@pedromanoel ++it should be somewhat more efficient than it++ because it doesn't require the use of an invisible temporary copy of the iterator. Kornel's version whilst longer ensures that the non-filtered elements are iterated over most efficiently. –  Alnitak Oct 22 '12 at 16:23
    
@Alnitak I haven't thought about that, but I think that the difference in performance wouldn't be so great. The copy is created in his version too, but only for the elements that match. So the degree of optimization is totally dependent on the structure of the set. For quite some time I pre-optimized code, hurting readability and coding speed in the process... So I would perform some tests before using the other way. –  pedromanoel Oct 22 '12 at 19:24
    
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4 Answers

up vote 50 down vote accepted

This is implementation dependent:

Standard 23.1.2.8:

The insert members shall not affect the validity of iterators and references to the container, and the erase members shall invalidate only iterators and references to the erased elements.

Maybe you could try this -- this is standard conforming:

for (it = numbers.begin(); it != numbers.end(); ) {
    if (*it % 2 == 0) {
        numbers.erase(it++);
    }
    else {
        ++it;
    }
}

Note that it++ is postfix, hence it passes the old position to erase, but first jumps to a newer one due to the operator.

share|improve this answer
    
Just edited my question before hitting the refresh =) Thanks! –  pedromanoel May 20 '10 at 14:29
    
Yes this is a solution ;) –  Kornel Kisielewicz May 20 '10 at 14:31
5  
It is annoying that set<T>::erase does not return an iterator to the following element, as demonstrated it's certainly easy enough to accomplish... –  Matthieu M. May 20 '10 at 14:45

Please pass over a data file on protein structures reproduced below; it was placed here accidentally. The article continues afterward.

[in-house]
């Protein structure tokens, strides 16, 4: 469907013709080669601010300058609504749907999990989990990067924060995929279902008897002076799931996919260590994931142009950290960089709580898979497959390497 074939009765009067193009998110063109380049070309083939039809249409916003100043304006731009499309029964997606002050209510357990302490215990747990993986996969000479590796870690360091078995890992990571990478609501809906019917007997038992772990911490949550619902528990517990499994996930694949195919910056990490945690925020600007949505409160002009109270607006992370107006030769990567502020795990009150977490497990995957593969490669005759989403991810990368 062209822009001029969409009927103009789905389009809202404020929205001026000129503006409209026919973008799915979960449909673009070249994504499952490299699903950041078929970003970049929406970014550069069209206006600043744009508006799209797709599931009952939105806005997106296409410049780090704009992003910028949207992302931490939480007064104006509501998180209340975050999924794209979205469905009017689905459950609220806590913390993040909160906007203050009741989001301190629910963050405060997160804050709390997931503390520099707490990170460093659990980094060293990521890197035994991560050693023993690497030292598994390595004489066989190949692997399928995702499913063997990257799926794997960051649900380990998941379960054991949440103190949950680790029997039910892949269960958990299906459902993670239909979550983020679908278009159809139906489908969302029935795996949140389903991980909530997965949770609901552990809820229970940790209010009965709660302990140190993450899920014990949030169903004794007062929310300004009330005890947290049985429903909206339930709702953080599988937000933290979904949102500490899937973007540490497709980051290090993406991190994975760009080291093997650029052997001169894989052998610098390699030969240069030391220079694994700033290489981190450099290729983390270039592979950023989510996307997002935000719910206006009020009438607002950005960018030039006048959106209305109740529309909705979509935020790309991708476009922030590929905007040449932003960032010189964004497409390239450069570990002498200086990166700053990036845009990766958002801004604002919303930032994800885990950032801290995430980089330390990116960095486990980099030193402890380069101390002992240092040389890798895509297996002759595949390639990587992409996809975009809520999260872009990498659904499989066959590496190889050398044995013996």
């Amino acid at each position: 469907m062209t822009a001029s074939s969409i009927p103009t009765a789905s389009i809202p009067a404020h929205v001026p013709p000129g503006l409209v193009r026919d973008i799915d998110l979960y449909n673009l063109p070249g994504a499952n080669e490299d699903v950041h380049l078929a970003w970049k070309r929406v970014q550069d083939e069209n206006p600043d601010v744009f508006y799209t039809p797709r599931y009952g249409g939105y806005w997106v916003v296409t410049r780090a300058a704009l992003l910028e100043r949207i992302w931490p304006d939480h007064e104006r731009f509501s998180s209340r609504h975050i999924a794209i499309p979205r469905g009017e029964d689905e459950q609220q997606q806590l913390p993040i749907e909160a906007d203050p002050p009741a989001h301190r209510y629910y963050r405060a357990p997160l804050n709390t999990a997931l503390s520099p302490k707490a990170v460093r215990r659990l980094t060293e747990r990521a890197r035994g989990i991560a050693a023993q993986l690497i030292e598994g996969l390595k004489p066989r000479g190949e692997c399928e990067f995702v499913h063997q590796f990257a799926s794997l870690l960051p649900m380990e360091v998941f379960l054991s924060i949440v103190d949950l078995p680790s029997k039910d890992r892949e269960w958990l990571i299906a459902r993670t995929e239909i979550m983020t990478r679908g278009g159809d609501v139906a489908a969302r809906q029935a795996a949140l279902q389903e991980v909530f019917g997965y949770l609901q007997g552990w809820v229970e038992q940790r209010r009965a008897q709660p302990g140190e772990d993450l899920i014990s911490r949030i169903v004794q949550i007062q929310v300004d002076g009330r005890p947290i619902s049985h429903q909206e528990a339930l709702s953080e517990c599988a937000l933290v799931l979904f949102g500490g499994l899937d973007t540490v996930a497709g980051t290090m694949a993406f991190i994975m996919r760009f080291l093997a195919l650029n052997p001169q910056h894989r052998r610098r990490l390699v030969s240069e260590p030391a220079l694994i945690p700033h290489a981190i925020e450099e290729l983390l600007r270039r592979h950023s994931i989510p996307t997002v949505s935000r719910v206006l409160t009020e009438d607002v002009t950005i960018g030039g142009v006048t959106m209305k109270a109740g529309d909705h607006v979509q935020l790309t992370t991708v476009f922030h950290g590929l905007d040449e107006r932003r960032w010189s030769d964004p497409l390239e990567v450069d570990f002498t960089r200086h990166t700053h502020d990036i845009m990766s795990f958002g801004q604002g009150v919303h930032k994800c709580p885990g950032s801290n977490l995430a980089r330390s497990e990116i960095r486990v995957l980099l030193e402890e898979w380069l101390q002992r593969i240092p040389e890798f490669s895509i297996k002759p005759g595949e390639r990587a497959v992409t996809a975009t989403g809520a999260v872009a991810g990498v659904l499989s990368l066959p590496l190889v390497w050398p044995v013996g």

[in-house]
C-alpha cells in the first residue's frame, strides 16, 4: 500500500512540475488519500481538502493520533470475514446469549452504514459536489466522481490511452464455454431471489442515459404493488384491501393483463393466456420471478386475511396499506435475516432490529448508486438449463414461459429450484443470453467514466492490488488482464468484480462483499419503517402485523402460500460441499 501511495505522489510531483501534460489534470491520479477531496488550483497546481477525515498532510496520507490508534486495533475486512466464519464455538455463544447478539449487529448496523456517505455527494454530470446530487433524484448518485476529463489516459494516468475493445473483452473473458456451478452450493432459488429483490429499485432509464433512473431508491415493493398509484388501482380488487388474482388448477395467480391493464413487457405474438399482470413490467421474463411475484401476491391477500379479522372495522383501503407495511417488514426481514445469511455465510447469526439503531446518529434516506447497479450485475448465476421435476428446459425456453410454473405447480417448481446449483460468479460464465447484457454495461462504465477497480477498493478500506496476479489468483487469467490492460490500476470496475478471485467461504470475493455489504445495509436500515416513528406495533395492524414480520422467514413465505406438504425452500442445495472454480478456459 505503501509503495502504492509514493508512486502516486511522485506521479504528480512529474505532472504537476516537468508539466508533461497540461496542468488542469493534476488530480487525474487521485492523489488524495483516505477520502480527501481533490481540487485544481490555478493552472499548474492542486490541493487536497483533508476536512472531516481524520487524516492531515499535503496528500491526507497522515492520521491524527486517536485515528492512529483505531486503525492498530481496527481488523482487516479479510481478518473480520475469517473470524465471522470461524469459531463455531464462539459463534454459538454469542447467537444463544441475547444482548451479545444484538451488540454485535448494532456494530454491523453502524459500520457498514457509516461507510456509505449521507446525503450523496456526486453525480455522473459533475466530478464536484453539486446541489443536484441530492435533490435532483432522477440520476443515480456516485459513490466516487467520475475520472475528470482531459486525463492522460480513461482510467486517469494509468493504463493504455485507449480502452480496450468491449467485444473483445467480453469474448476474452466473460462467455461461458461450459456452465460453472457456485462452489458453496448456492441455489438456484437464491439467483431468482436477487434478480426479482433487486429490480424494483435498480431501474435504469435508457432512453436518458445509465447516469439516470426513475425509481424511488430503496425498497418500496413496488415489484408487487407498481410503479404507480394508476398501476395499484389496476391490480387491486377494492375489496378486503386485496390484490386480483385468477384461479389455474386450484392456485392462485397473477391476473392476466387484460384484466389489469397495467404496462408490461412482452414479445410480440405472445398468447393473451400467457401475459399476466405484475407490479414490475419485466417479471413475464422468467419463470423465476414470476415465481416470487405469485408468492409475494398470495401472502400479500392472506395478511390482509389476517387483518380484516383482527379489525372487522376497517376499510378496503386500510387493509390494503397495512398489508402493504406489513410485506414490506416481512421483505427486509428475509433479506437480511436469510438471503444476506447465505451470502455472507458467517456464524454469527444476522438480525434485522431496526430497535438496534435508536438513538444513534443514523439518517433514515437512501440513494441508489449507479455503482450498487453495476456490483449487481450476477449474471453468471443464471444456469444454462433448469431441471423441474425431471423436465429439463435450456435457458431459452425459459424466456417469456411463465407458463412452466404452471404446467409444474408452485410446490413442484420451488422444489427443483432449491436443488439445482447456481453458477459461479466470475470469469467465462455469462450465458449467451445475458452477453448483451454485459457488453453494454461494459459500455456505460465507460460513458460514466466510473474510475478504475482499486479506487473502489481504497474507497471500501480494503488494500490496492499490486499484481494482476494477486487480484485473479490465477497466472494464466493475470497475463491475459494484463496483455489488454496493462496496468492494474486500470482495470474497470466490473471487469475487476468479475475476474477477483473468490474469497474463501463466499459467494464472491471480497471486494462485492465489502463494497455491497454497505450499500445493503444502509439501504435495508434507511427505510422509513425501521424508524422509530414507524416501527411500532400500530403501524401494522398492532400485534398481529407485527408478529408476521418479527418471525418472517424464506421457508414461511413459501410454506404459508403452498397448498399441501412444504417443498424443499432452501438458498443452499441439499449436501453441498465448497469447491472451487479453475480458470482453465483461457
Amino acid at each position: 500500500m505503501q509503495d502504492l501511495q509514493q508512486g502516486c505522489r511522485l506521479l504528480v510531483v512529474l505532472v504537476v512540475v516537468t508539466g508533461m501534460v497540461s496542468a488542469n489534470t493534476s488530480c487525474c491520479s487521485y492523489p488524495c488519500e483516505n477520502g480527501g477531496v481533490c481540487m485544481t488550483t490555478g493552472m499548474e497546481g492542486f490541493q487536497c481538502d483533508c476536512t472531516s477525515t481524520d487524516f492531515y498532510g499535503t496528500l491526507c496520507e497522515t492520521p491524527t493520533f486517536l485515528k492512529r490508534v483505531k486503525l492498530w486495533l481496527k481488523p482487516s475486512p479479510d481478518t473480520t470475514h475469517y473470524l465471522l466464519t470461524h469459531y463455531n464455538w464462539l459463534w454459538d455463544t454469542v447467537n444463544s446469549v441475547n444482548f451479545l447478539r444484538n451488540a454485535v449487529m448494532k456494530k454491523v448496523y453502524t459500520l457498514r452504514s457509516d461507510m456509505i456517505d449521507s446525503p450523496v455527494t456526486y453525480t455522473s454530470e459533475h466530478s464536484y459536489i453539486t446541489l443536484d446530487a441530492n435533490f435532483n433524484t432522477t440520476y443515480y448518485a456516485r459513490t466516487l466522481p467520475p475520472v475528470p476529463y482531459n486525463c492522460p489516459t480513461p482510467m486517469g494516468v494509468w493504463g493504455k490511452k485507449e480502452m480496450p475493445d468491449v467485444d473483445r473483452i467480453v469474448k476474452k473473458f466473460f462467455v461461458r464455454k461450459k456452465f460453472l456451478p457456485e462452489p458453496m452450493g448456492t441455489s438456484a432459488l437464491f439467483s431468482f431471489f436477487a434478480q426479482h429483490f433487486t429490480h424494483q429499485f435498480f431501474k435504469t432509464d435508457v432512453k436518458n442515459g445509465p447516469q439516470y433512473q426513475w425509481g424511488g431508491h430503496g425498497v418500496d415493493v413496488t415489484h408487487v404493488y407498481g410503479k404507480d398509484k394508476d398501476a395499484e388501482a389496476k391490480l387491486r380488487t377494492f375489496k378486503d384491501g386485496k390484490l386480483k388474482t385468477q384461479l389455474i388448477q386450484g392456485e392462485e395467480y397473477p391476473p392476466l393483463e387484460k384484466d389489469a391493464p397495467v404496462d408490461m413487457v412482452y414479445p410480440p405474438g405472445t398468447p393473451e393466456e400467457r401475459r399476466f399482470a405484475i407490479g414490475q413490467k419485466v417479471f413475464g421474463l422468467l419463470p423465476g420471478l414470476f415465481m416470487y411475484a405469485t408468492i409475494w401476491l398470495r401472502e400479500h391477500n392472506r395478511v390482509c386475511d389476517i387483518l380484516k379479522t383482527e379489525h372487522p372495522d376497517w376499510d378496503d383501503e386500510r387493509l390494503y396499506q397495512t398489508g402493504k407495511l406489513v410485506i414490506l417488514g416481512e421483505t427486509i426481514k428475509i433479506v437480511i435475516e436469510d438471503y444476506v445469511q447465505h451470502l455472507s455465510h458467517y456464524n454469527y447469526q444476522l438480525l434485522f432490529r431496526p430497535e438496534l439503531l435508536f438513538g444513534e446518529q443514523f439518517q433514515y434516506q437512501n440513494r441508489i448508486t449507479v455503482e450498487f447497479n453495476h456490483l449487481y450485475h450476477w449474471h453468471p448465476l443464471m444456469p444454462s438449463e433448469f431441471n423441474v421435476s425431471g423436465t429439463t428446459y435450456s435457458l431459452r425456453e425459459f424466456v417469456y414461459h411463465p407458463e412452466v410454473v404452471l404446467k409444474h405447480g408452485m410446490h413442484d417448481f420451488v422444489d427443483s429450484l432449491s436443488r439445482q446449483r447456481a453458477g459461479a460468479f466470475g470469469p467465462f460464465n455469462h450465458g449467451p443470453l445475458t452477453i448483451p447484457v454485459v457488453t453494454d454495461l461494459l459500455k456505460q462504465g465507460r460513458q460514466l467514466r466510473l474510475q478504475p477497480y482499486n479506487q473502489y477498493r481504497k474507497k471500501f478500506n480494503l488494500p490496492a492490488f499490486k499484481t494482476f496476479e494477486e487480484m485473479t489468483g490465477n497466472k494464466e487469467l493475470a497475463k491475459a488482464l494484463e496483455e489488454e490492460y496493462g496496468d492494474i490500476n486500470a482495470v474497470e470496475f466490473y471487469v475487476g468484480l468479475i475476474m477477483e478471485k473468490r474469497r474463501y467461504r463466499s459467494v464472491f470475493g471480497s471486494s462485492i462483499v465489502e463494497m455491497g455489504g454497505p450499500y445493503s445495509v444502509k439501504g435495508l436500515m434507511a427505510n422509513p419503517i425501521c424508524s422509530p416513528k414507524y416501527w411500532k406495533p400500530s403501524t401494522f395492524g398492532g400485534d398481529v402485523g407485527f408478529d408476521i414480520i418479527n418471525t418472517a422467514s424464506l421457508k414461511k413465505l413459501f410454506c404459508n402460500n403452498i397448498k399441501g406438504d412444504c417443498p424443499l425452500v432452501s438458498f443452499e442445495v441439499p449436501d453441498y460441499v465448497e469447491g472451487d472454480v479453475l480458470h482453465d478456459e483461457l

add comment

If you run your program through valgrind, you'll see a bunch of read errors. In other words, yes, the iterators are being invalidated, but you're getting lucky in your example (or really unlucky, as you're not seeing the negative effects of undefined behavior). One solution to this is to create a temporary iterator, increment the temp, delete the target iterator, then set the target to the temp. For example, re-write your loop as follows:

std::set<int>::iterator it = numbers.begin();                               
std::set<int>::iterator tmp;                                                

// iterate through the set and erase all even numbers                       
for ( ; it != numbers.end(); )                                              
{                                                                           
    int n = *it;                                                            
    if (n % 2 == 0)                                                         
    {                                                                       
        tmp = it;